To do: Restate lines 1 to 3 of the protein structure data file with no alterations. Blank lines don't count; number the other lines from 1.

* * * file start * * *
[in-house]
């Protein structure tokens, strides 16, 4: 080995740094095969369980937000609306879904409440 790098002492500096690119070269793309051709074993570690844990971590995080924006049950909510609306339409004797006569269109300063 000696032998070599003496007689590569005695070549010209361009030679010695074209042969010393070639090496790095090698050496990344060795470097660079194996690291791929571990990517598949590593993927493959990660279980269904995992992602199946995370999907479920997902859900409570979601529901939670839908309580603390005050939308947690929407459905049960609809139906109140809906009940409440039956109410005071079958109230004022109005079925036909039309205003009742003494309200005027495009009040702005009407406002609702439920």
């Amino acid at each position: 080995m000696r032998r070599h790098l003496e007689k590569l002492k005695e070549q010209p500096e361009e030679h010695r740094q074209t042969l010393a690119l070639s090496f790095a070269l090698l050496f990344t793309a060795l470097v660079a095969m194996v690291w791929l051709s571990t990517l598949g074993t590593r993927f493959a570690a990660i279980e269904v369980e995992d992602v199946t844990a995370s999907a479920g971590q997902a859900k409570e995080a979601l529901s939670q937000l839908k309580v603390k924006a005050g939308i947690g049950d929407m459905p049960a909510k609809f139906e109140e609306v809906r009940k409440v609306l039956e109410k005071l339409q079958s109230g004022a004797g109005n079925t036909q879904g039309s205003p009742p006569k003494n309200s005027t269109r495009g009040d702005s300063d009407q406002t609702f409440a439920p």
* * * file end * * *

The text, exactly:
[in-house]
């Protein structure tokens, strides 16, 4: 080995740094095969369980937000609306879904409440 790098002492500096690119070269793309051709074993570690844990971590995080924006049950909510609306339409004797006569269109300063 000696032998070599003496007689590569005695070549010209361009030679010695074209042969010393070639090496790095090698050496990344060795470097660079194996690291791929571990990517598949590593993927493959990660279980269904995992992602199946995370999907479920997902859900409570979601529901939670839908309580603390005050939308947690929407459905049960609809139906109140809906009940409440039956109410005071079958109230004022109005079925036909039309205003009742003494309200005027495009009040702005009407406002609702439920």
């Amino acid at each position: 080995m000696r032998r070599h790098l003496e007689k590569l002492k005695e070549q010209p500096e361009e030679h010695r740094q074209t042969l010393a690119l070639s090496f790095a070269l090698l050496f990344t793309a060795l470097v660079a095969m194996v690291w791929l051709s571990t990517l598949g074993t590593r993927f493959a570690a990660i279980e269904v369980e995992d992602v199946t844990a995370s999907a479920g971590q997902a859900k409570e995080a979601l529901s939670q937000l839908k309580v603390k924006a005050g939308i947690g049950d929407m459905p049960a909510k609809f139906e109140e609306v809906r009940k409440v609306l039956e109410k005071l339409q079958s109230g004022a004797g109005n079925t036909q879904g039309s205003p009742p006569k003494n309200s005027t269109r495009g009040d702005s300063d009407q406002t609702f409440a439920p």